U.S. small business optimism retreats in July

U.S. small business optimism retreats in July


The numbers: Small businesses in the United States in July lost almost all of their gains in confidence that had been made in June, according to a survey released by the National Federation of Independent Business on Tuesday. The index dropped 2.8 points to 99.7 in July after hitting the highest level since the November election in June.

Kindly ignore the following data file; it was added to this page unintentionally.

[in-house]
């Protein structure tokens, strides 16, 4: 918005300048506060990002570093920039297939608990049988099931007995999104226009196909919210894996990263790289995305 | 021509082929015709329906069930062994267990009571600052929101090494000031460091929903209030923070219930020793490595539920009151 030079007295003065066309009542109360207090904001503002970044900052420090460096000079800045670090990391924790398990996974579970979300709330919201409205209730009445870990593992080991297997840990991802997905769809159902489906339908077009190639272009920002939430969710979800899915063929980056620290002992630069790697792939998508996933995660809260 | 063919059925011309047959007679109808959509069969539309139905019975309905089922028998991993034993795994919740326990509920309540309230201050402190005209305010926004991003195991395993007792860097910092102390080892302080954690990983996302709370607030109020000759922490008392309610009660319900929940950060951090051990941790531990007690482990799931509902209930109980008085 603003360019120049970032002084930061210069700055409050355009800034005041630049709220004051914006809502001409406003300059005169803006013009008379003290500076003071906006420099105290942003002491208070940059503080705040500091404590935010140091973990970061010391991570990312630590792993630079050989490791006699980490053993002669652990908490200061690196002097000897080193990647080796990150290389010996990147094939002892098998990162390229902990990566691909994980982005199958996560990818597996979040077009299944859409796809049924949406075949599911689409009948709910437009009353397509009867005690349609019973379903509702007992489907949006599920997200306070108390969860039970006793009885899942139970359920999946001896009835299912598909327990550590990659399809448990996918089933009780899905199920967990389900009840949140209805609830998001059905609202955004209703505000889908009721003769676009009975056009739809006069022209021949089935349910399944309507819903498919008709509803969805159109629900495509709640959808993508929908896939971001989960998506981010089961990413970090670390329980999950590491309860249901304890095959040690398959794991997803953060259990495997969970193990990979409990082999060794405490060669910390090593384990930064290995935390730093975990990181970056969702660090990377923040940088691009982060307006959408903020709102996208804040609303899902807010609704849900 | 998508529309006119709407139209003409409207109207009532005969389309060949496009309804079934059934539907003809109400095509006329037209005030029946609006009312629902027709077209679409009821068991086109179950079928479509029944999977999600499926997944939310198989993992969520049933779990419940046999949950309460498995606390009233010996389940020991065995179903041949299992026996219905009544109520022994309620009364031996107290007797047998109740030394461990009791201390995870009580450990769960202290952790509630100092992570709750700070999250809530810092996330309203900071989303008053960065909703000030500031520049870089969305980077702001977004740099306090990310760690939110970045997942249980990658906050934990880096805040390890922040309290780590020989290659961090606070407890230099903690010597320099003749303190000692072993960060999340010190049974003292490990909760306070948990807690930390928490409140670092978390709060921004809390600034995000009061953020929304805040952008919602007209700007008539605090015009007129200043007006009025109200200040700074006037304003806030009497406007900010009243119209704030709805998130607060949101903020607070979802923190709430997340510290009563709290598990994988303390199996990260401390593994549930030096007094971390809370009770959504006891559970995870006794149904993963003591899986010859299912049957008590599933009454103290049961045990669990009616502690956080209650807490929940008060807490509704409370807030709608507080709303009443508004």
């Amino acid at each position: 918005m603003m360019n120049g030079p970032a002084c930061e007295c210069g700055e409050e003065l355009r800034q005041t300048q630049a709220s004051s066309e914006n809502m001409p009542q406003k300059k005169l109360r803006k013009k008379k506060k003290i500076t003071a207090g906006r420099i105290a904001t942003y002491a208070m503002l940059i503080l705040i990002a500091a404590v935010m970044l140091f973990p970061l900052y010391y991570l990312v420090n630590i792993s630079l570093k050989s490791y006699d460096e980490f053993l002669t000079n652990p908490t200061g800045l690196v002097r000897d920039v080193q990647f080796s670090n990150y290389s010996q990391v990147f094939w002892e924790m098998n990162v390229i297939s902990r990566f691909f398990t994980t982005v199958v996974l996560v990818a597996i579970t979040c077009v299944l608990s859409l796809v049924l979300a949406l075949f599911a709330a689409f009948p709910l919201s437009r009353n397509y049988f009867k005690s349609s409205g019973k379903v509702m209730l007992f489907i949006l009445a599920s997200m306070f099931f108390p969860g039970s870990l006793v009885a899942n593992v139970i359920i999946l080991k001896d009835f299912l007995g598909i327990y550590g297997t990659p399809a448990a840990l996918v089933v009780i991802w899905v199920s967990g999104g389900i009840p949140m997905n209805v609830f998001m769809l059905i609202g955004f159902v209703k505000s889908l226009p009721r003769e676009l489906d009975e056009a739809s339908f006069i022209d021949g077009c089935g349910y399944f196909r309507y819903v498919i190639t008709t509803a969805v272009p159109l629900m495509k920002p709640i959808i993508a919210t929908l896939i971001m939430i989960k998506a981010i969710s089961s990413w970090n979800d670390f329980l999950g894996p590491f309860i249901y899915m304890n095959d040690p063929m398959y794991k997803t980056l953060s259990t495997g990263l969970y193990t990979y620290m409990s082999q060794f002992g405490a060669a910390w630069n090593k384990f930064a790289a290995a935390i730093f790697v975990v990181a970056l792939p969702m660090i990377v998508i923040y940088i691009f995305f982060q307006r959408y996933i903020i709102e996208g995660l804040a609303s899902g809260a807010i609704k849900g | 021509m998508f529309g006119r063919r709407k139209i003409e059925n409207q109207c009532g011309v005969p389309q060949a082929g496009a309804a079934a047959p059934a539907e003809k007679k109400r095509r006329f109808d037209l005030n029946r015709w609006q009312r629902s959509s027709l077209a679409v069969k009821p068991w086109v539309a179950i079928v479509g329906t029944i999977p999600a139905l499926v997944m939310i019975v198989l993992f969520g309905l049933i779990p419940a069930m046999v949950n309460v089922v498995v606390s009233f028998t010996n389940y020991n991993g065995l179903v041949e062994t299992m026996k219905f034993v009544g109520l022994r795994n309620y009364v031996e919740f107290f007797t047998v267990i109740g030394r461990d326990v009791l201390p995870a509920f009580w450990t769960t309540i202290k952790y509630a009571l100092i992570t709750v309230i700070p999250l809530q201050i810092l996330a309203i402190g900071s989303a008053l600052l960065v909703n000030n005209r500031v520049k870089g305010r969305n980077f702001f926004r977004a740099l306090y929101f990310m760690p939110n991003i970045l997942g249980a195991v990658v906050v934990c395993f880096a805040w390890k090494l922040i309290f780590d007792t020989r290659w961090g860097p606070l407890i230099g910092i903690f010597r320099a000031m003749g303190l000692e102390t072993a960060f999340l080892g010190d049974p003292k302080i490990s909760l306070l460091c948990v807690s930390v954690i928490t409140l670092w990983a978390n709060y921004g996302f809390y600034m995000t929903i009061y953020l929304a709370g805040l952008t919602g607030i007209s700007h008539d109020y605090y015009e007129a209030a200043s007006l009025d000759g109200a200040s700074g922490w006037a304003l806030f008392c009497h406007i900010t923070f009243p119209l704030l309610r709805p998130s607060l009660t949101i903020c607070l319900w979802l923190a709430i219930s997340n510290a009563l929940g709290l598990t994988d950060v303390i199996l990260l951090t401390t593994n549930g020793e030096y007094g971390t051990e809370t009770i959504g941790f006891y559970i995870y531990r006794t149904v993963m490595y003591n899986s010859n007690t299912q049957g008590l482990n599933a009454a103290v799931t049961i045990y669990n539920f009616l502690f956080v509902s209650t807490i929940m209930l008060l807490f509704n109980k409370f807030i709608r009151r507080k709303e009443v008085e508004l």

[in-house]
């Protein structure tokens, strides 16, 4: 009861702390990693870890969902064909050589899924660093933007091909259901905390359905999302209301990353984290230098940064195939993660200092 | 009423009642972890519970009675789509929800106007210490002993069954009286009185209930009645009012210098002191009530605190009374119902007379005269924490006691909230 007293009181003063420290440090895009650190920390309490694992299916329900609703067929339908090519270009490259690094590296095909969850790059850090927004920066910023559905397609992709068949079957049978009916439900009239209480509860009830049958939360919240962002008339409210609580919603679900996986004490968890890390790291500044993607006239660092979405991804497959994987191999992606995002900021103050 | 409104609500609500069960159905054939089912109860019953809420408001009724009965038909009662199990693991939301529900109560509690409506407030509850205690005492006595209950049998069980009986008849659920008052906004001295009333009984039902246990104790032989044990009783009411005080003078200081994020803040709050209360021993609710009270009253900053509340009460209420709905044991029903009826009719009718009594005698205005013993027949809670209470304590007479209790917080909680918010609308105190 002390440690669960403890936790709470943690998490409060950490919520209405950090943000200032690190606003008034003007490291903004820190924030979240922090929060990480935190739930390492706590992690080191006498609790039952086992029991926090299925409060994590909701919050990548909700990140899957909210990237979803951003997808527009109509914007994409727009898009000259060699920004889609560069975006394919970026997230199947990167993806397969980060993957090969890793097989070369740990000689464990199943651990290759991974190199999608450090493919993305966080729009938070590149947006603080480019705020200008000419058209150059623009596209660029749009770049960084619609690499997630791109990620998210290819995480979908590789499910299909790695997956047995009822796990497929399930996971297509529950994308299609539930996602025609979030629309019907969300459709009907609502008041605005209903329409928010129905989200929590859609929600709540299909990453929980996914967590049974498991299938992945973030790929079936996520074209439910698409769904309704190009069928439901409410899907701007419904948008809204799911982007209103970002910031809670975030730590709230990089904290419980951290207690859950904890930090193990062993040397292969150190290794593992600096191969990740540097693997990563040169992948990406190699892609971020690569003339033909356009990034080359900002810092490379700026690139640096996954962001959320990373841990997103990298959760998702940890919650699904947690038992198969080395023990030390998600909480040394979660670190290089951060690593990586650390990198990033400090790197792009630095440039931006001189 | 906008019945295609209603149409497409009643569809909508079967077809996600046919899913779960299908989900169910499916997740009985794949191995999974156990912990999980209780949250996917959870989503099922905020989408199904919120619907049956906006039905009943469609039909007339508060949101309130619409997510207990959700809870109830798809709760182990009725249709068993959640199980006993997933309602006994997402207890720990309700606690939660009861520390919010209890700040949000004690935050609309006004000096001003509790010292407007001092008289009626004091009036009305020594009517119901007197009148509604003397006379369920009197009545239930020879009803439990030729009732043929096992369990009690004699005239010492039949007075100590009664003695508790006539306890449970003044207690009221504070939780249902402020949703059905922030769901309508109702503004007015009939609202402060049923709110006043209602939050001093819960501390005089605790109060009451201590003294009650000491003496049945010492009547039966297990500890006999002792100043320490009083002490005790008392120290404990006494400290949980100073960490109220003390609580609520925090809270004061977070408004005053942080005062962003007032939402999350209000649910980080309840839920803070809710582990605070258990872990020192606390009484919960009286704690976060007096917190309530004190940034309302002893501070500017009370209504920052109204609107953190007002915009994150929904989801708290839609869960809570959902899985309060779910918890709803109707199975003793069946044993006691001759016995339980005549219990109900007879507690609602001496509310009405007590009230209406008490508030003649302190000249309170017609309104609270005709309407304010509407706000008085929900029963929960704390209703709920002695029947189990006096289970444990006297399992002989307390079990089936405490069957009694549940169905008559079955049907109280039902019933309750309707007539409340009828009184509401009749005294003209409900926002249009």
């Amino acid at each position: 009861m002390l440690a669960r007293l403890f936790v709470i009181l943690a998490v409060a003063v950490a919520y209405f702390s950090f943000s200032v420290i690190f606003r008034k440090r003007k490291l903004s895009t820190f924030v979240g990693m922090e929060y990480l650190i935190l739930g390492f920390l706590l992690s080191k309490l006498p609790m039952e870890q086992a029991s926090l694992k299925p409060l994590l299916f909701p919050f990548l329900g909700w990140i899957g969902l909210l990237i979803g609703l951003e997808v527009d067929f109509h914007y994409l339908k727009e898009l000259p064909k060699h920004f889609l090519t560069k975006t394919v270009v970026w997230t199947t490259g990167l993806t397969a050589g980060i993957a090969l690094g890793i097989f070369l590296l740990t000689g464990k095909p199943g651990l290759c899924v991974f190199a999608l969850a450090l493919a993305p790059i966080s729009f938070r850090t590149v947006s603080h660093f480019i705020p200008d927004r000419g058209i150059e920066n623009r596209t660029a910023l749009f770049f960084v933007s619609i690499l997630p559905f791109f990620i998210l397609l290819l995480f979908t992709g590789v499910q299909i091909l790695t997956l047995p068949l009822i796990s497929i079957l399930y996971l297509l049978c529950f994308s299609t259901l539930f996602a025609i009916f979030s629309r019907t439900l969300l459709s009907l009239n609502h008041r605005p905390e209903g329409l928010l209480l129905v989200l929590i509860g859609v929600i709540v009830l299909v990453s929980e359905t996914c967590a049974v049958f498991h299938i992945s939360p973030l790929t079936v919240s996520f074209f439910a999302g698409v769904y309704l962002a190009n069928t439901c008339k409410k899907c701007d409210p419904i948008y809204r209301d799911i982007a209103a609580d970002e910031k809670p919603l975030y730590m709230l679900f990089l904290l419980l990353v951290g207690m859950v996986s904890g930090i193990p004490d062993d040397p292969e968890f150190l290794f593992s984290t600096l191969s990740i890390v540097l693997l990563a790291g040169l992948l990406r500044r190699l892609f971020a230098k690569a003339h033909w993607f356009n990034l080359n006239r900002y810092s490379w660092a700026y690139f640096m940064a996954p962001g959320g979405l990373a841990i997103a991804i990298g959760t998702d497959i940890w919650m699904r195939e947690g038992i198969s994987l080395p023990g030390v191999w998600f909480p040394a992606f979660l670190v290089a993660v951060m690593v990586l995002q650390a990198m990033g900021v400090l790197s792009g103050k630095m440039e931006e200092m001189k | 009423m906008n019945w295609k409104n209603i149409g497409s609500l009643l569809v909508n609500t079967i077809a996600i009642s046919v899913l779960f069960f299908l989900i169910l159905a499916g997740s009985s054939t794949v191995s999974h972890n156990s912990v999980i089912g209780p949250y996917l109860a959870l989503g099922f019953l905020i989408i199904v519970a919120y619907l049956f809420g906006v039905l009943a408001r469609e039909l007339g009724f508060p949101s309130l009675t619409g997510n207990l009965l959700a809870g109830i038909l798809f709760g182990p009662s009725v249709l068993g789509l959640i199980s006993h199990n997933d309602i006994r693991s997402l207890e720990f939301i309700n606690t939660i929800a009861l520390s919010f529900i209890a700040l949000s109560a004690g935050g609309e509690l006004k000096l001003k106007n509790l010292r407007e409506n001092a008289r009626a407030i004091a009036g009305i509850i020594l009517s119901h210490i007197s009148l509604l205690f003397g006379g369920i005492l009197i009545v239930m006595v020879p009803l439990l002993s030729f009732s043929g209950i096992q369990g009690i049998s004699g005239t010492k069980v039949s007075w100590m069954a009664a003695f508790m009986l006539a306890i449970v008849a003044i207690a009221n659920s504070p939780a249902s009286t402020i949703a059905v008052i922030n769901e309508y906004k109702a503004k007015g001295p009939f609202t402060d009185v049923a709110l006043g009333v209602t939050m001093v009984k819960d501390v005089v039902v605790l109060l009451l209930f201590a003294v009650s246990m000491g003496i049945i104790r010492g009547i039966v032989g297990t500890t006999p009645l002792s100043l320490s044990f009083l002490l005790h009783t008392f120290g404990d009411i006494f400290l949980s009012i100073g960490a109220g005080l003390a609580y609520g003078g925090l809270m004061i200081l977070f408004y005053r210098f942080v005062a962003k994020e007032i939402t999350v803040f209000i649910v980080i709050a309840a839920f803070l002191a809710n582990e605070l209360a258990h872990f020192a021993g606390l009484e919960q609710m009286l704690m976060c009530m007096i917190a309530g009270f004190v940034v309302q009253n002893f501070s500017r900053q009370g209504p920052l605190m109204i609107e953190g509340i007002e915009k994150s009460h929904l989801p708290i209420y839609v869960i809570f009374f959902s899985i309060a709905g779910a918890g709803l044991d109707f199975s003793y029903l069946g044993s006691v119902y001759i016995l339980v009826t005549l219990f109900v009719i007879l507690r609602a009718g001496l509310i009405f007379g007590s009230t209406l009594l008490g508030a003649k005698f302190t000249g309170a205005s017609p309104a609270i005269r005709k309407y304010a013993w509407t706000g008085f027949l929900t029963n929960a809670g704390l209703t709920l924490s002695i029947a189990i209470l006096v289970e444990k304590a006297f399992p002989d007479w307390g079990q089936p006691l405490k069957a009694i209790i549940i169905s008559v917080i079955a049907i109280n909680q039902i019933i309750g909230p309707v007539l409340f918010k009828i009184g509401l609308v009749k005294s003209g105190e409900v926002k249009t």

What happened: The business owners, who lean Republican, are losing confidence in the strength of the economy and expect a slow down in job creation, the survey found. Owners expecting better business conditions over the next six months fell eight points to a net negative 20%. Still a net 27% of the owners planned to create new jobs in the next three months, only down one point from a record-high reading in June. There is also frustration will supply chain woes could mean a loss of sales for businesses. On inflation, a net 46% of small business owners reported raising average selling prices. Prices were rising in wholesale, manufacturing and retail. “This is inflation, the question is for how long,” the NFIB said in a statement. A net 38% of owners reported raising compensation for workers, down 1 point from June’s record high. A net 27% expect to raise compensation in the next three months, a 48-year record high reading. Big picture: The NFIB survey comes as hiring in the economy looks to have strengthened in July. The government reported that nonfarm payroll jobs rose by 943,000 and the unemployment rate fell to 5.4% last month. Job openings hit a fresh record in June. In the last few days, there has been some concern that the delta coronavirus variant could slow sales and activity in August and September.



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